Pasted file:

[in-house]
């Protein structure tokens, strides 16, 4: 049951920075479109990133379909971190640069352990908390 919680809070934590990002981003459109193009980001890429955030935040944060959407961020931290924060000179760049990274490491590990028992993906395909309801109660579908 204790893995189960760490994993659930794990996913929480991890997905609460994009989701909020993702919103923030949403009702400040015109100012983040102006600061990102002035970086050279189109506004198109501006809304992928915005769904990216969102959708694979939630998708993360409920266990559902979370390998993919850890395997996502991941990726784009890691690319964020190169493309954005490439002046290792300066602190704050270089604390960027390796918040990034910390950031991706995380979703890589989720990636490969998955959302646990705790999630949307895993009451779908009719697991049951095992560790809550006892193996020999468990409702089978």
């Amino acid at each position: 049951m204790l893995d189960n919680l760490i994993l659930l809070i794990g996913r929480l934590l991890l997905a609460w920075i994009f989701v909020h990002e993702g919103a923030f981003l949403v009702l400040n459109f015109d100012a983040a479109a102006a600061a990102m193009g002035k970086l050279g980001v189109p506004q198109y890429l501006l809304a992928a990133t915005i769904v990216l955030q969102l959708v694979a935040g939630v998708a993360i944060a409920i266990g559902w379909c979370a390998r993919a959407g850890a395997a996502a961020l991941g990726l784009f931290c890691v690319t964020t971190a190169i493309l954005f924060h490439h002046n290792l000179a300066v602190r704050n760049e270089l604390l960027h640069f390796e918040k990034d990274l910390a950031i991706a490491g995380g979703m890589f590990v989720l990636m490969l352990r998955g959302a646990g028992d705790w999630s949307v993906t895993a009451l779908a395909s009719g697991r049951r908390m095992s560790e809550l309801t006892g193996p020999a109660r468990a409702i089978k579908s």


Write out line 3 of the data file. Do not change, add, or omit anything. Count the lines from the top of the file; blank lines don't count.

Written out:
């Amino acid at each position: 049951m204790l893995d189960n919680l760490i994993l659930l809070i794990g996913r929480l934590l991890l997905a609460w920075i994009f989701v909020h990002e993702g919103a923030f981003l949403v009702l400040n459109f015109d100012a983040a479109a102006a600061a990102m193009g002035k970086l050279g980001v189109p506004q198109y890429l501006l809304a992928a990133t915005i769904v990216l955030q969102l959708v694979a935040g939630v998708a993360i944060a409920i266990g559902w379909c979370a390998r993919a959407g850890a395997a996502a961020l991941g990726l784009f931290c890691v690319t964020t971190a190169i493309l954005f924060h490439h002046n290792l000179a300066v602190r704050n760049e270089l604390l960027h640069f390796e918040k990034d990274l910390a950031i991706a490491g995380g979703m890589f590990v989720l990636m490969l352990r998955g959302a646990g028992d705790w999630s949307v993906t895993a009451l779908a395909s009719g697991r049951r908390m095992s560790e809550l309801t006892g193996p020999a109660r468990a409702i089978k579908s």